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Preparing For Your First Canning Season

Posted by on May 5, 2013 in Food & Recipes, For Beginners | 0 comments

Preparing For Your First Canning Season

I’ve heard many fond memories from people who watched their mother or grandmother can ripe fruits and vegetables fresh from their farm or garden. Each story is completed with the naming of a favorite preserved food, something they still long for. Something that gave them the taste of summer in the depths of winter.

What I also heard during the course of these remembrances was how time consuming and difficult it is to can your own food, and how it’s not worth the effort.

Canning Is For Everyone

Pickled peppers and cucumbersLast year, however, with Kim’s guidance, I decided to try it anyway. During my first canning season I quickly figured out that it was not nearly as time consuming or difficult as I had been led to believe. It may have taken our mothers and grandmothers entire days to can tomatoes, but they were trying to store enough food to keep the whole family fed through the winter.

When you are canning for enjoyment you can do as much or as little as you want. Once I completed a few canning projects and got into a routine, I could complete whole canning session in the evening after work.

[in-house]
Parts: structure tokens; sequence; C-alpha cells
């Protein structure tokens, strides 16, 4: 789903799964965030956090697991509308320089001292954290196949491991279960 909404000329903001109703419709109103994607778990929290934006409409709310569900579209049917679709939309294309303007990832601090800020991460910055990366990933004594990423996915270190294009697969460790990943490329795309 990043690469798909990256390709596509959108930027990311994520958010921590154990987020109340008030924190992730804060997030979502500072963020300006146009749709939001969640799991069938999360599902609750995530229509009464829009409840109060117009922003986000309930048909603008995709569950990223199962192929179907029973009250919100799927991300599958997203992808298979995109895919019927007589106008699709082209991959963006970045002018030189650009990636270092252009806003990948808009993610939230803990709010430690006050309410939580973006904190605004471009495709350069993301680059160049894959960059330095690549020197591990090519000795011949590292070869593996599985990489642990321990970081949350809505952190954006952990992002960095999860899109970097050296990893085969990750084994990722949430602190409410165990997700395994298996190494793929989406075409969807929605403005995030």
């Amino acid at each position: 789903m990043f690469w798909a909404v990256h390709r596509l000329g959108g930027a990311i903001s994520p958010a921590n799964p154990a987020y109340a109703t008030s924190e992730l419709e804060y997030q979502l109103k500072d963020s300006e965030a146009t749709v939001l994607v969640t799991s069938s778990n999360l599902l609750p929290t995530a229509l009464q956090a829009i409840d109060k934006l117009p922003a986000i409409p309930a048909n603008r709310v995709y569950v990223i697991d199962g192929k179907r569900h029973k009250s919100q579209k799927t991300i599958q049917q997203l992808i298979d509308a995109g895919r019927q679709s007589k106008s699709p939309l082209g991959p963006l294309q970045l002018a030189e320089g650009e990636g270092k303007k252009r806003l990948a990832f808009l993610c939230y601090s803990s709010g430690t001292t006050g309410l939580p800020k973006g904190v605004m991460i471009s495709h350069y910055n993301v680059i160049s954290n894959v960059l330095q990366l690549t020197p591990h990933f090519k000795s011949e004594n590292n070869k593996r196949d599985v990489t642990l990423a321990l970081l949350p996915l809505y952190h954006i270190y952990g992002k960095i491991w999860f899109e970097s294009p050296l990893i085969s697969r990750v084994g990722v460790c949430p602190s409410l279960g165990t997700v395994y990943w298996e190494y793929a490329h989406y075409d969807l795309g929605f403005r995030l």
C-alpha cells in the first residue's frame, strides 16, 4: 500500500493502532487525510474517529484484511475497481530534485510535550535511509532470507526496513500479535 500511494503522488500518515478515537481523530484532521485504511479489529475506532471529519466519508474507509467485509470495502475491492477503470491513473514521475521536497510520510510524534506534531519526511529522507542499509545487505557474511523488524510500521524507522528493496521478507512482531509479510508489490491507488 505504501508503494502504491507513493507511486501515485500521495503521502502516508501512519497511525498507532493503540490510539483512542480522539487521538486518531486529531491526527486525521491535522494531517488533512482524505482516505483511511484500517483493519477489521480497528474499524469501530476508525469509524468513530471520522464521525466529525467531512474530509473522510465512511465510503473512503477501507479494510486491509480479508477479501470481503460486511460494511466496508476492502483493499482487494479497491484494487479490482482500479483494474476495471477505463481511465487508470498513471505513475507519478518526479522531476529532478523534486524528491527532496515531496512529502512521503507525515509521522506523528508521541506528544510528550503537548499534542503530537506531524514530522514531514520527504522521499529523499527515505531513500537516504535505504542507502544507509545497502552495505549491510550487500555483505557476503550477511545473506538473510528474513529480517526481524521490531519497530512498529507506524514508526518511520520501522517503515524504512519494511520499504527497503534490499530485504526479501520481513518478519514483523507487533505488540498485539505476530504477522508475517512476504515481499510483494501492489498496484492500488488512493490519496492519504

Canning is for everyone! And I encourage anyone with an interest to give it a try this year. To help you start off better prepared than I did, here are a few tips, tricks and useful links gleaned from my experience.

Tips And Tricks

  • Decide what you want to can in advance and put the “season” on your calendar so you don’t miss it. Some fruits peaks for only a few short weeks and whether you are buying or picking your own you want to make sure you get the ripest, freshest local food.
  • Choose your recipes before you go to the store or field so you get the right amount of food to can. There’s nothing more disappointing than being a pound short or watching food spoil because you can’t get everything canned in time.
  • Buy your jars early in the year because by the time it’s apple season most stores will be sold out of canning jars. Although you can order online it may not be convenient to wait for them to be shipped to you.
  • Buy jars sold as canning supplies. The individual canning jars sold as decorative items cost a lot more than jars sold as supplies.
  • Get your supplies before the season starts and do a dry run of a canning project to make sure the basket fits in your pot, your pot is tall enough to fit your tallest jar and an inch of water and to figure out how to arrange all the pots on your stove. Otherwise you might run into “technical” issues during your first project and that can spoil the fun. Read more about my mistake here.

Useful Links

The long, cold winter promises to make this a great year for fruit so I hope you’ll give canning a try. And remember, we’re here to answer your questions and celebrate your successes, so share them with us in the comments section below.

Nicole knows making small changes for the greener add up over time and hopes you’re inspired to make some changes of your own after reading her articles. She focuses on easy, green, homemade personal products and green living tips for city dwellers. Nicole lives in Pittsburgh, PA and you can find her on twitter at @_nlg_.

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